Thursday, December 14, 2006
Enterprise Content Management and Security
Over the past several years, many vendors have invited me to serve on their vendor advisory boards. This week alone I have gotten two pings from security vendors with this request. I need to ask myself whether this is just a part of vendor relationship management or simply a way to lull me into sleeping at the helm.
After all, why can't us enterprisey folks who desire features to be put into vendor products simply request them and have vendors do a little homework on their own to figure out how to make them globally applicable to all of their customers. Being on an advisory board doesn't guarantee me that the features I need to build truly world class enterprise applications will actually show up. It only guarantees that I will have a conversation with lots of folks, something of which I believe is already fulfilled via my blog.
Anyway, over the last several months I have had the opportunity to talk with architects at Boeing, Pfizer, Merck, Allstate, Wachovia, Bank of America and others and realize from a security perspective that ECM vendors are treating us enterprise customers like a step-child.
It was intriguing to learn that all of these players have asked of features of their vendor which we all have in common where the vendor has responded cordially indicating that those are great ideas but no other customer has articulated them.
In the ECM space, I have uncovered that we all desire the following features to be implemented immediately and in a high quality way:
- External Authorization: Many folks are attempting to use ECM to build composite enterprise applications made up of a variety of technologies including BPM engines. The idea says that if I want to optimize people and architecture I may use a BPM engine to manage tasks while storing documents the tasks need in a ECM repository. This of course causes a disconnected security model where BPM engines have their own thoughts on authorization which are different than what ECM thinks. Minimally it does beg the need for having the ability to externalize authorization via a standards based mechanism. I wonder if either Phil Gilbert of Lombardi and/or Alan Pelz-Sharpe have ever noodled this type of integration deeply?
- Active Directory: It would be pretty difficult to find a large enterprise that doesn't have Active Directory. In today's society since directory services are so pervasive, it no longer makes sense for each and every enterprise application to be creating their own separate and distinct identity store. How come ECM or BPM products cannot simply bind at runtime and get their own information instead of requiring enterprises to perform import/syncronization mechanisms. This approach is fugly.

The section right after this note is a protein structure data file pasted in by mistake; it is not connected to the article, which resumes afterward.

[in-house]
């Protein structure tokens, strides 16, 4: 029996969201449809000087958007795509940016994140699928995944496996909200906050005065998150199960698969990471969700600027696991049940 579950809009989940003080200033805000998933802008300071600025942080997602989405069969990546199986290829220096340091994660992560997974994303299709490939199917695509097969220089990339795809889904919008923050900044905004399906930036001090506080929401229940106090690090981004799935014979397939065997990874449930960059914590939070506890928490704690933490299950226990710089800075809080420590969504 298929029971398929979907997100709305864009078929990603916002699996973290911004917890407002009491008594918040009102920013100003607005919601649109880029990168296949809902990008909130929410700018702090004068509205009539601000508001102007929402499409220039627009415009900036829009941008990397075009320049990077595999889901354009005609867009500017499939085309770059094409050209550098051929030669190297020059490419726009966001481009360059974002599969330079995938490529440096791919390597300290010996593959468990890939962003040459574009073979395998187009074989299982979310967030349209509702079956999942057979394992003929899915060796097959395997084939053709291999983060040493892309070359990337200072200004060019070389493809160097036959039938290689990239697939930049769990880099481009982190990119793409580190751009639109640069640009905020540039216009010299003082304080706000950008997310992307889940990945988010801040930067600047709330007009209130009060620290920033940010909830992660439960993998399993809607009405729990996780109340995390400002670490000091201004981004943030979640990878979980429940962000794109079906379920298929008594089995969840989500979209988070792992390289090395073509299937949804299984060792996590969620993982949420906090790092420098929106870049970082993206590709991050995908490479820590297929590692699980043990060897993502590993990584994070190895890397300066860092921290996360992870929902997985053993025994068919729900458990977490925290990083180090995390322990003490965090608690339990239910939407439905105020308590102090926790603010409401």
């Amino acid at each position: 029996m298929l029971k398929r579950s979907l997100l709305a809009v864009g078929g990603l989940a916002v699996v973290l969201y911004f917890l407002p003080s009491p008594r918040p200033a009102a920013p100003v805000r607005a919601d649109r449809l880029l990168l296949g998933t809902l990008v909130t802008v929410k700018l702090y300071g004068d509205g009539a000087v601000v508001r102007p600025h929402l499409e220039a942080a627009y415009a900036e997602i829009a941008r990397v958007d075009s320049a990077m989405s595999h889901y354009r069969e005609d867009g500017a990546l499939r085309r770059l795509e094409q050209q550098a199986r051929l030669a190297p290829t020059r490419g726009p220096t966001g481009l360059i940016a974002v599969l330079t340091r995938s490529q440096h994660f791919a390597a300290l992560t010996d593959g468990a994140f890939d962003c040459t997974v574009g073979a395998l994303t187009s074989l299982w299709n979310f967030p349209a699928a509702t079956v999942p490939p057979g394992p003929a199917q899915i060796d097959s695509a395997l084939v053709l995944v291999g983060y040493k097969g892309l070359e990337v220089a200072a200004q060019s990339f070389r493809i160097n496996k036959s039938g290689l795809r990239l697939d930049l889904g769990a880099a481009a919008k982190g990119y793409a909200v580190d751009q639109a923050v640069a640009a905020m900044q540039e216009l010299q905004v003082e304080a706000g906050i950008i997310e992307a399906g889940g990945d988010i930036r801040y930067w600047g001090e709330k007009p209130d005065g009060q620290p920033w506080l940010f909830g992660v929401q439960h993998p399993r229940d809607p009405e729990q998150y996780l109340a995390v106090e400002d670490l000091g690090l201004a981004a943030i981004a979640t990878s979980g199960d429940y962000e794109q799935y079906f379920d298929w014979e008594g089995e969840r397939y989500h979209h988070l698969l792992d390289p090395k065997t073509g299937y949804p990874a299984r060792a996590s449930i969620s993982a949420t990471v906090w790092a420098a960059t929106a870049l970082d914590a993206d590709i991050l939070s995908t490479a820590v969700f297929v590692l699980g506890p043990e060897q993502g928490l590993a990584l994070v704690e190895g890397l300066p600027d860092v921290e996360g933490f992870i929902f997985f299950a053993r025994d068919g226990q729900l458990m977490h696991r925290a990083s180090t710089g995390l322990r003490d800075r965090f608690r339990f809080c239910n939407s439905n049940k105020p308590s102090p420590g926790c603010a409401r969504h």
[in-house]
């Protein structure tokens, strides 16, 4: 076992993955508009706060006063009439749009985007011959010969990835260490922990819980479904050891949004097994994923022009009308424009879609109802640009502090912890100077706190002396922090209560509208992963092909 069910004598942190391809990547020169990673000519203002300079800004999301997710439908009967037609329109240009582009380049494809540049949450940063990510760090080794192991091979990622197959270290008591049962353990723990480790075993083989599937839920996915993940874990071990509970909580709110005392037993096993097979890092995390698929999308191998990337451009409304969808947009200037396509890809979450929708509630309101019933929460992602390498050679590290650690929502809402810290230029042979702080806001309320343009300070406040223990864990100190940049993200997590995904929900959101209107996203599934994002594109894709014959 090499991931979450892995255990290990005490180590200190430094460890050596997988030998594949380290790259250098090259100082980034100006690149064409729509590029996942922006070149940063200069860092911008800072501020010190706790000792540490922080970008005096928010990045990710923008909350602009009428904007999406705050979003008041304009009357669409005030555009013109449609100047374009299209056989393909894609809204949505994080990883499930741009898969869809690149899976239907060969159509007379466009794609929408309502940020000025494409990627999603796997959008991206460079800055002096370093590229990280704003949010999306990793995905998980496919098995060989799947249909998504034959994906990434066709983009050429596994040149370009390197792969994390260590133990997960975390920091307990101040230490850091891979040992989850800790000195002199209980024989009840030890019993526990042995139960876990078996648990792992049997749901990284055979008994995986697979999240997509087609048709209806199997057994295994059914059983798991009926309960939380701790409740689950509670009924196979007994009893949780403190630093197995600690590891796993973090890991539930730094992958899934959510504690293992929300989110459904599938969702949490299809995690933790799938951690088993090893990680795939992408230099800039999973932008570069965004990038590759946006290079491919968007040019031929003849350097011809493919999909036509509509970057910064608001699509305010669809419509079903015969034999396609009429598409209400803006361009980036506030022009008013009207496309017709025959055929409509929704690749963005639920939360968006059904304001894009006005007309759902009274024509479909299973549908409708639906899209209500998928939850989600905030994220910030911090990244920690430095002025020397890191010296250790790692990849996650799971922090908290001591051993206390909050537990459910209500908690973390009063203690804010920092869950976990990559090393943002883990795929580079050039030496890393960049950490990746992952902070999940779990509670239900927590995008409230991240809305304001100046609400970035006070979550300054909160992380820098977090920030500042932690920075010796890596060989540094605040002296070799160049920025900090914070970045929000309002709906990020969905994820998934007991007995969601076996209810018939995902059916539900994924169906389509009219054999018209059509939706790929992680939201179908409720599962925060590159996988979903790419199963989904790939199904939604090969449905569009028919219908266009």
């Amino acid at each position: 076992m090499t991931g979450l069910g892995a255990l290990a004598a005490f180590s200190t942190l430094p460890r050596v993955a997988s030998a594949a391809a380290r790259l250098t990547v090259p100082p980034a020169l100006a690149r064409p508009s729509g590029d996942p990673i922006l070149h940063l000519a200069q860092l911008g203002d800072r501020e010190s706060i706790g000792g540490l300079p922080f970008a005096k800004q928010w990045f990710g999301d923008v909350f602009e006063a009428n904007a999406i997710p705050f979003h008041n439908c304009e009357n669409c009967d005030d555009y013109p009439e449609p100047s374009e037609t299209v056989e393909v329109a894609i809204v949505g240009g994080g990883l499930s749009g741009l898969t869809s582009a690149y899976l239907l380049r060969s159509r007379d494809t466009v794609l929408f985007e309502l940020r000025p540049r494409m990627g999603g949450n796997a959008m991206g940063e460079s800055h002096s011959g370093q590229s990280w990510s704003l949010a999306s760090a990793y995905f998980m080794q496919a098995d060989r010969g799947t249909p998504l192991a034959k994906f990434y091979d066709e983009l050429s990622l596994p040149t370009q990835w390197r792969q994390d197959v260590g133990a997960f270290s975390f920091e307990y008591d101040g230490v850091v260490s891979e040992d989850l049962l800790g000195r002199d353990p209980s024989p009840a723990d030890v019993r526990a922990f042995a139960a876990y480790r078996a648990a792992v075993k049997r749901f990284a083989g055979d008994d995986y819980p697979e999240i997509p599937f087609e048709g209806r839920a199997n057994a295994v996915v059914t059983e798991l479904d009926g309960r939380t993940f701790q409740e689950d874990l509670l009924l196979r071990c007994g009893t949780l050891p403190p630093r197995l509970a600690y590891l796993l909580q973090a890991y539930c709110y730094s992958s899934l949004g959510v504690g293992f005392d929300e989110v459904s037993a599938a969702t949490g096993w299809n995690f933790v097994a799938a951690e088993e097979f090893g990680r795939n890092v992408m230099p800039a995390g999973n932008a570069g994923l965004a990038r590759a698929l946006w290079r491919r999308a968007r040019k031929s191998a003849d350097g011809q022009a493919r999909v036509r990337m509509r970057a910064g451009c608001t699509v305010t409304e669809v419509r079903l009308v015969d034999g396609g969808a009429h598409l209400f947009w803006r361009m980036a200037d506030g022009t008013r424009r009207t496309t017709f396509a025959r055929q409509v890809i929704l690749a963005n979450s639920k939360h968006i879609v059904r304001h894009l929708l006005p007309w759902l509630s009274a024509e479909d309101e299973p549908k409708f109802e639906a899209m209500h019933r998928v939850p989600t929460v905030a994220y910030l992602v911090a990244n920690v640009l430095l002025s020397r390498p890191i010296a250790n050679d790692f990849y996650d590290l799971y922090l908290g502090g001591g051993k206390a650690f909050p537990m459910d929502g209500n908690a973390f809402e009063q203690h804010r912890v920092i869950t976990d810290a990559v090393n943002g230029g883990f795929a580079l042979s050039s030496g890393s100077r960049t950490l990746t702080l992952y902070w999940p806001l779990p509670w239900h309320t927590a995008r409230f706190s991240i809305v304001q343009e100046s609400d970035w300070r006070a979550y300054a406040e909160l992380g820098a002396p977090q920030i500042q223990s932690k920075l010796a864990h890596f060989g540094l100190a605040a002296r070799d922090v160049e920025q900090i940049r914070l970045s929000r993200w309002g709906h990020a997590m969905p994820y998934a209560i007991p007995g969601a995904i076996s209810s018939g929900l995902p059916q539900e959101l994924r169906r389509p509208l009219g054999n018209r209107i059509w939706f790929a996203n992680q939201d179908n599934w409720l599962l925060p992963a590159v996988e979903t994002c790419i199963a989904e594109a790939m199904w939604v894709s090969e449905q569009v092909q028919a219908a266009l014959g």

- Encryption: Both BPM and ECM in their future state will contain highly confidential information and therefore the need to encrypt needs to be built-in. Encryption shouldn't equal shared secret as most folks are good at keeping them. How about providing hooks into PKI mechanisms that don't require keeping a password/key in a configuration file in cleartext.
- Electronic Signatures: Folks would like to automate stuff as much as possible and e-signatures is a capability that helps get them there. If you think about how much paperwork an enterprise has to store physically due to the need to have a wet signature then you would understand the potential of using ECM technologies to make this problem space better.
- Single Signon: Revisiting the integration between BPM and ECM for a minute, this also begs the need to have a single signon capability. Why do I have to authenticate to each component which is solely based on a dated construct of ID and Password? Likewise, while there are product-specific ways of solving this such as using Netegrity Siteminder or Oracle CoreID, the better way is to support industry standards such as SAML and/or WS-Federation. I am sure that Ping Identity will OEM their technology to the ECM vendors as a way to implement quickly.
I wonder how open source ECM vendors such as Alfresco align with this thinking. If closed-source vendors don't nail the problems of large enterprises then this may be the opening they need. I suspect though that Matt Asay is already on it.
If you happen to be employed by a Fortune enterprise and would like to see ECM vendors improve their security posture and would like to participate in a conference call with other Fortune enterprises on this subject, please leave a comment specifying your work email address and I will send you an invite...